I'm assuming the Arc here / in its struct?

Right now the function looks like this

fn lookup(&mut self, query: Q) -> S::Future {
   let transaction = self.transaction.clone();

   self.interface.lookup(TrQuery::new(transaction, query))
}

where interface is also a Repo impl on a Postgres struct.

I'm providing transaction to get_result method like so

...
...
let TrQuery {
    transaction,
    query,
} = query;

let record = match query {
    Id::Unique({ ... }) => user::table
        .filter(...)
        .select(User::as_select())
        .get_result(Arc::into_inner(transaction).unwrap()), // `unwrap` is temp
};

async move { Ok(record?) }.boxed() // from `futures` lib

The problem was, since

self.interface.lookup(TrQuery::new(self.transaction, query))

returns a future, the lifetime of both query and transaction needs to be as long if not longer.

query is moved but self.transaction is bound to self, I'll have to make sure self also has rt lifetime which I haven't been able to figure out quite yet without having to refactor the trait.

Putting it in Arc was the simplest albeit not so performant solution. It makes sure transaction doesn't get dropped till the future resolves. I was also planning on adding a couple more interface to the struct, tho I'll have be careful about the exact sequence of the transaction.

And it is! Although I was able to avoid Send requirement by refactoring the query part into a non-async function, and only "send" the actual database response to an async block.

But this is far from ideal. Before this I had entire query in an async fn, which avoids calling and loading data into memory until strictly necessary.

The transaction is indeed kept across await points unfortunately, sharing it across db interfaces necessitates it.

To share a transaction across different methods of your Repo trait, you can use a higher-level construct like an async block or an async function that encapsulates the entire transaction logic while lead data enrichment. Here's an example:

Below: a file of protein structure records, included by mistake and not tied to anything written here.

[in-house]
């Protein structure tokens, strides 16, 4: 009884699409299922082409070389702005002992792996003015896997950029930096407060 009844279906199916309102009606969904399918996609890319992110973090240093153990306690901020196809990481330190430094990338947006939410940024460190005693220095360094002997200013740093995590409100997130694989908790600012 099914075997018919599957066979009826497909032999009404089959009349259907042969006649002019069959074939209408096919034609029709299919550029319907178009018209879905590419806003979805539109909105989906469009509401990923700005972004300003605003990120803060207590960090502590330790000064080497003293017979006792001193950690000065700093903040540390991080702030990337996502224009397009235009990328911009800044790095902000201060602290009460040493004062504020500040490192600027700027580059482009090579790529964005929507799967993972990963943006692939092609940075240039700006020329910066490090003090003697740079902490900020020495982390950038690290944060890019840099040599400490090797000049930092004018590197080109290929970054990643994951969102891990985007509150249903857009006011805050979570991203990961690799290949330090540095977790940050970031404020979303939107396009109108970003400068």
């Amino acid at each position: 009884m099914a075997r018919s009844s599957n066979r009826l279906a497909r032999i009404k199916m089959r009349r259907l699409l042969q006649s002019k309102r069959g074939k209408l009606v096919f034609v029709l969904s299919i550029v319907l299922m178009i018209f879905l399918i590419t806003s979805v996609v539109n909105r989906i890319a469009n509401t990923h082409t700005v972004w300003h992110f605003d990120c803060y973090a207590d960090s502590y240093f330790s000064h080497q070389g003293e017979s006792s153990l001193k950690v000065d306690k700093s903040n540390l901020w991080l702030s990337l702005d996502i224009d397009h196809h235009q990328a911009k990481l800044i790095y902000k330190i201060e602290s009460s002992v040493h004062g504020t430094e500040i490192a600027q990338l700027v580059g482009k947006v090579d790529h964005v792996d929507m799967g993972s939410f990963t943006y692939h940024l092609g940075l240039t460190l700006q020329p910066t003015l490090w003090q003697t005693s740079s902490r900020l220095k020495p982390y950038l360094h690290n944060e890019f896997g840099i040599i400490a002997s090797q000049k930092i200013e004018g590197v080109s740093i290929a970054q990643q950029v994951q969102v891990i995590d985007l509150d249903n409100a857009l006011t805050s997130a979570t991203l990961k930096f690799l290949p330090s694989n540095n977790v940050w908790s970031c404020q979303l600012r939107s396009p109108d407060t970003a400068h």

#[async_trait]
trait Repo<Q>: Sized {
    type Response;

    async fn lookup(&mut self, query: Q) -> Result<Self::Response, RepoError>;

    // Additional trait method for multi-step transactions
    async fn multi_step_transaction<'qt, F, T>(&'qt mut self, func: F) -> Result<T, RepoError>
    where
        F: for<'a> FnOnce(&'a mut PooledConnection<ConnectionManager<PgConnection>>) -> Pin<Box<dyn Future<Output = Result<T, RepoError>> + Send + 'a>>;
}

#[async_trait]
impl<'qt, Q> Repo<TrQuery<'qt, Q>> for Postgres {
    type Response = Q::Response;

    async fn lookup(&mut self, query: TrQuery<'qt, Q>) -> Result<Self::Response, RepoError> {
        self.multi_step_transaction(|conn| {
            let record = /* perform db queries with conn */;

            Box::pin(async move { Ok(record) })
        })
        .await
    }

    async fn multi_step_transaction<'a, F, T>(&'a mut self, func: F) -> Result<T, RepoError>
    where
        F: for<'b> FnOnce(&'b mut PooledConnection<ConnectionManager<PgConnection>>) -> Pin<Box<dyn Future<Output = Result<T, RepoError>> + Send + 'b>>,
    {
        // Start a transaction
        let tr = self.connection.get()?.begin().await?;

        // Call the provided function with the transaction
        let result = func(&mut tr).await;

        // Commit or rollback based on the result
        if result.is_ok() {
            tr.commit().await?;
        } else {
            tr.rollback().await?;
        }

        result
    }
}